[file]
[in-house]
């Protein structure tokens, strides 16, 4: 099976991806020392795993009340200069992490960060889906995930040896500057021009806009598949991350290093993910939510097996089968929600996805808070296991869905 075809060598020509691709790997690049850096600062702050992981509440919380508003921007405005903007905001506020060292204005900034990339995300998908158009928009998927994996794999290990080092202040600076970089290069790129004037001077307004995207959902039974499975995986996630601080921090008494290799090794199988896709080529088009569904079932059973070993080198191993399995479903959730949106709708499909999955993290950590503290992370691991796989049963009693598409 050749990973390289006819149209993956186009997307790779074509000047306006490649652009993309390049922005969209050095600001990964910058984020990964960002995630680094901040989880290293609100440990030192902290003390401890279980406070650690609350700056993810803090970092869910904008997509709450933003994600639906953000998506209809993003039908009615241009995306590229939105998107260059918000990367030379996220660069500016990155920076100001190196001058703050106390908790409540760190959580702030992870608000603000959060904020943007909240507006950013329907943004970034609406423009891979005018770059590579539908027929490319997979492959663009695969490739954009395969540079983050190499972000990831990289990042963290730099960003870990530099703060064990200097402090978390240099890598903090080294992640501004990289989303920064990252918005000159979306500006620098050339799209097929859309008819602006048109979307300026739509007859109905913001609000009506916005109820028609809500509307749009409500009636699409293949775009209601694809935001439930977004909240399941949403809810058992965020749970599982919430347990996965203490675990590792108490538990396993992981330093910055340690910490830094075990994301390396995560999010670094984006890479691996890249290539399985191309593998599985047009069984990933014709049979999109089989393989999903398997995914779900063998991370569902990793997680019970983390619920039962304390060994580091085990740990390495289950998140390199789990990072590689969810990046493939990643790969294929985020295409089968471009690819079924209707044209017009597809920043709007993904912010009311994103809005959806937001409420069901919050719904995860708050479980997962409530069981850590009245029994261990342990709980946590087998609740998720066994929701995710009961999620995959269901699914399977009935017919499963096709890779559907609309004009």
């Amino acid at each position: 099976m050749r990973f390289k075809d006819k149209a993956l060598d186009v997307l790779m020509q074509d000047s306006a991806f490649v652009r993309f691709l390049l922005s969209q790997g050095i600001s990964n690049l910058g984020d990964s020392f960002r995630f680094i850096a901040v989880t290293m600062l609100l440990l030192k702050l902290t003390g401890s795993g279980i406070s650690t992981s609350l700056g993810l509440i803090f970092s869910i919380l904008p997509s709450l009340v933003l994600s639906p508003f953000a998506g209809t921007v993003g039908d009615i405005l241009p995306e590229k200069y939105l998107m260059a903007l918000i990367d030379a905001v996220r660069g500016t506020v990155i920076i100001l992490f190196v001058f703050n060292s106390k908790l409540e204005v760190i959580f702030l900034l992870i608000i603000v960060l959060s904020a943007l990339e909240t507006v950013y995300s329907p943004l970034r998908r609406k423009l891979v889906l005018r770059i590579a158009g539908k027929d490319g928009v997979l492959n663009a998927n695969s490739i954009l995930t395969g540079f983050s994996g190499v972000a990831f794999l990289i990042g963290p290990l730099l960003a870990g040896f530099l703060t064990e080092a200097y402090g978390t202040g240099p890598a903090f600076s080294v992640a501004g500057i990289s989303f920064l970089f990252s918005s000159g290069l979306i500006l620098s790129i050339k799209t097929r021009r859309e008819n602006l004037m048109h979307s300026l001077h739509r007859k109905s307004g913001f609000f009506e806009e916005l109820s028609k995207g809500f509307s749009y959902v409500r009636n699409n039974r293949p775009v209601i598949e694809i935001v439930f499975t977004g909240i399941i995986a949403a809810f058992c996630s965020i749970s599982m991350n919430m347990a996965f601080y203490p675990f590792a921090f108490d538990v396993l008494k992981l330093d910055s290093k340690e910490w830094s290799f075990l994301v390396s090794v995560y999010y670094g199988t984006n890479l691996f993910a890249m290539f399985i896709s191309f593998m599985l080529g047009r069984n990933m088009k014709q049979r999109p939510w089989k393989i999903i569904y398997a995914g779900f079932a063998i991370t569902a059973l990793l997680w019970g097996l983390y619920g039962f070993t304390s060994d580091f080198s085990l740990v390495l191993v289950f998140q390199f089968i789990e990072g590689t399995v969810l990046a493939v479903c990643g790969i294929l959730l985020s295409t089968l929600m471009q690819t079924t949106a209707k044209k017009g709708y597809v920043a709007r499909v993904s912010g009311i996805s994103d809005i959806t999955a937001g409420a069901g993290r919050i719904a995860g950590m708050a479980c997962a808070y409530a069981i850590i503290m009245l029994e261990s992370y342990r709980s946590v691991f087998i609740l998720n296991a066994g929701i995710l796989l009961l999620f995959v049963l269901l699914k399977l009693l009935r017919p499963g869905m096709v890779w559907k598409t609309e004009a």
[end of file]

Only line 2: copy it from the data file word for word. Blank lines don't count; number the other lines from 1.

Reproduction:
């Protein structure tokens, strides 16, 4: 099976991806020392795993009340200069992490960060889906995930040896500057021009806009598949991350290093993910939510097996089968929600996805808070296991869905 075809060598020509691709790997690049850096600062702050992981509440919380508003921007405005903007905001506020060292204005900034990339995300998908158009928009998927994996794999290990080092202040600076970089290069790129004037001077307004995207959902039974499975995986996630601080921090008494290799090794199988896709080529088009569904079932059973070993080198191993399995479903959730949106709708499909999955993290950590503290992370691991796989049963009693598409 050749990973390289006819149209993956186009997307790779074509000047306006490649652009993309390049922005969209050095600001990964910058984020990964960002995630680094901040989880290293609100440990030192902290003390401890279980406070650690609350700056993810803090970092869910904008997509709450933003994600639906953000998506209809993003039908009615241009995306590229939105998107260059918000990367030379996220660069500016990155920076100001190196001058703050106390908790409540760190959580702030992870608000603000959060904020943007909240507006950013329907943004970034609406423009891979005018770059590579539908027929490319997979492959663009695969490739954009395969540079983050190499972000990831990289990042963290730099960003870990530099703060064990200097402090978390240099890598903090080294992640501004990289989303920064990252918005000159979306500006620098050339799209097929859309008819602006048109979307300026739509007859109905913001609000009506916005109820028609809500509307749009409500009636699409293949775009209601694809935001439930977004909240399941949403809810058992965020749970599982919430347990996965203490675990590792108490538990396993992981330093910055340690910490830094075990994301390396995560999010670094984006890479691996890249290539399985191309593998599985047009069984990933014709049979999109089989393989999903398997995914779900063998991370569902990793997680019970983390619920039962304390060994580091085990740990390495289950998140390199789990990072590689969810990046493939990643790969294929985020295409089968471009690819079924209707044209017009597809920043709007993904912010009311994103809005959806937001409420069901919050719904995860708050479980997962409530069981850590009245029994261990342990709980946590087998609740998720066994929701995710009961999620995959269901699914399977009935017919499963096709890779559907609309004009």